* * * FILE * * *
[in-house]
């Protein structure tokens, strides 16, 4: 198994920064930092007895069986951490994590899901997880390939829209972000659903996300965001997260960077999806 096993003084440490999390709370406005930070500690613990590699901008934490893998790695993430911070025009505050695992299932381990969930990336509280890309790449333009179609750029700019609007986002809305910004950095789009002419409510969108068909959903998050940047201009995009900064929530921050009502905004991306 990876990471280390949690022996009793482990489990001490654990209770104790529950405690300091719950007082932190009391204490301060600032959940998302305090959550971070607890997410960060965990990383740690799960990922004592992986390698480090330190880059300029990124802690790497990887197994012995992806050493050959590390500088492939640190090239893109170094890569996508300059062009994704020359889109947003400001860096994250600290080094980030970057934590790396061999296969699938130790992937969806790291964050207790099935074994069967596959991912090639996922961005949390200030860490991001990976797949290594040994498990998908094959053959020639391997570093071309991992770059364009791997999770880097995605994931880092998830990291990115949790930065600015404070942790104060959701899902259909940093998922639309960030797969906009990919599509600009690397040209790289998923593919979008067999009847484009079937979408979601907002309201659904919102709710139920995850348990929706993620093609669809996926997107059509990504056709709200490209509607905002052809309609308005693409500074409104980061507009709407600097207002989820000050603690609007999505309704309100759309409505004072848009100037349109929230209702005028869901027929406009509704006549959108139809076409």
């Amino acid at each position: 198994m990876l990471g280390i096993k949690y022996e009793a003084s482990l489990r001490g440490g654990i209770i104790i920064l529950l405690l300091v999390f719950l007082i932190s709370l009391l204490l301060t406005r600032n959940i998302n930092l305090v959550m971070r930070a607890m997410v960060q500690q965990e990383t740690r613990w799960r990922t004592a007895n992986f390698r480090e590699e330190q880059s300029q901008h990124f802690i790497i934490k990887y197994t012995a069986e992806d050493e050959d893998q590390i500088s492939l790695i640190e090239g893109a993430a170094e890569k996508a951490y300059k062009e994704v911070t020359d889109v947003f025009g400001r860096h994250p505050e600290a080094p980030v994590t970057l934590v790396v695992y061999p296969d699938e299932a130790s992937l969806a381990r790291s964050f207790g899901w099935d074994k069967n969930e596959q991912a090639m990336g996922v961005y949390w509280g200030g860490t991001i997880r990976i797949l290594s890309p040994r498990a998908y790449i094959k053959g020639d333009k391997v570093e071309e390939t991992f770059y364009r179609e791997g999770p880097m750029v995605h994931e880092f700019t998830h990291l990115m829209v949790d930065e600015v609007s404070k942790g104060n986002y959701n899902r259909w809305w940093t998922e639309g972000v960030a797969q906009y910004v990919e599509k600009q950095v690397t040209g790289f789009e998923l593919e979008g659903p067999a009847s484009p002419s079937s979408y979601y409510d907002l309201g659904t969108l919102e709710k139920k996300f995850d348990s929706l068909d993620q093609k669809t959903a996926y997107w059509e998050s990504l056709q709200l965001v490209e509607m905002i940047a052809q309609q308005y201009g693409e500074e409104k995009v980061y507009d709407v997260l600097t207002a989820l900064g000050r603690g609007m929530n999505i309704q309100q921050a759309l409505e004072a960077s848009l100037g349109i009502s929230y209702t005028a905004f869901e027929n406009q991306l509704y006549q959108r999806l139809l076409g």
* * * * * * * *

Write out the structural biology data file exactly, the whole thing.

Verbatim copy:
[in-house]
């Protein structure tokens, strides 16, 4: 198994920064930092007895069986951490994590899901997880390939829209972000659903996300965001997260960077999806 096993003084440490999390709370406005930070500690613990590699901008934490893998790695993430911070025009505050695992299932381990969930990336509280890309790449333009179609750029700019609007986002809305910004950095789009002419409510969108068909959903998050940047201009995009900064929530921050009502905004991306 990876990471280390949690022996009793482990489990001490654990209770104790529950405690300091719950007082932190009391204490301060600032959940998302305090959550971070607890997410960060965990990383740690799960990922004592992986390698480090330190880059300029990124802690790497990887197994012995992806050493050959590390500088492939640190090239893109170094890569996508300059062009994704020359889109947003400001860096994250600290080094980030970057934590790396061999296969699938130790992937969806790291964050207790099935074994069967596959991912090639996922961005949390200030860490991001990976797949290594040994498990998908094959053959020639391997570093071309991992770059364009791997999770880097995605994931880092998830990291990115949790930065600015404070942790104060959701899902259909940093998922639309960030797969906009990919599509600009690397040209790289998923593919979008067999009847484009079937979408979601907002309201659904919102709710139920995850348990929706993620093609669809996926997107059509990504056709709200490209509607905002052809309609308005693409500074409104980061507009709407600097207002989820000050603690609007999505309704309100759309409505004072848009100037349109929230209702005028869901027929406009509704006549959108139809076409």
């Amino acid at each position: 198994m990876l990471g280390i096993k949690y022996e009793a003084s482990l489990r001490g440490g654990i209770i104790i920064l529950l405690l300091v999390f719950l007082i932190s709370l009391l204490l301060t406005r600032n959940i998302n930092l305090v959550m971070r930070a607890m997410v960060q500690q965990e990383t740690r613990w799960r990922t004592a007895n992986f390698r480090e590699e330190q880059s300029q901008h990124f802690i790497i934490k990887y197994t012995a069986e992806d050493e050959d893998q590390i500088s492939l790695i640190e090239g893109a993430a170094e890569k996508a951490y300059k062009e994704v911070t020359d889109v947003f025009g400001r860096h994250p505050e600290a080094p980030v994590t970057l934590v790396v695992y061999p296969d699938e299932a130790s992937l969806a381990r790291s964050f207790g899901w099935d074994k069967n969930e596959q991912a090639m990336g996922v961005y949390w509280g200030g860490t991001i997880r990976i797949l290594s890309p040994r498990a998908y790449i094959k053959g020639d333009k391997v570093e071309e390939t991992f770059y364009r179609e791997g999770p880097m750029v995605h994931e880092f700019t998830h990291l990115m829209v949790d930065e600015v609007s404070k942790g104060n986002y959701n899902r259909w809305w940093t998922e639309g972000v960030a797969q906009y910004v990919e599509k600009q950095v690397t040209g790289f789009e998923l593919e979008g659903p067999a009847s484009p002419s079937s979408y979601y409510d907002l309201g659904t969108l919102e709710k139920k996300f995850d348990s929706l068909d993620q093609k669809t959903a996926y997107w059509e998050s990504l056709q709200l965001v490209e509607m905002i940047a052809q309609q308005y201009g693409e500074e409104k995009v980061y507009d709407v997260l600097t207002a989820l900064g000050r603690g609007m929530n999505i309704q309100q921050a759309l409505e004072a960077s848009l100037g349109i009502s929230y209702t005028a905004f869901e027929n406009q991306l509704y006549q959108r999806l139809l076409g």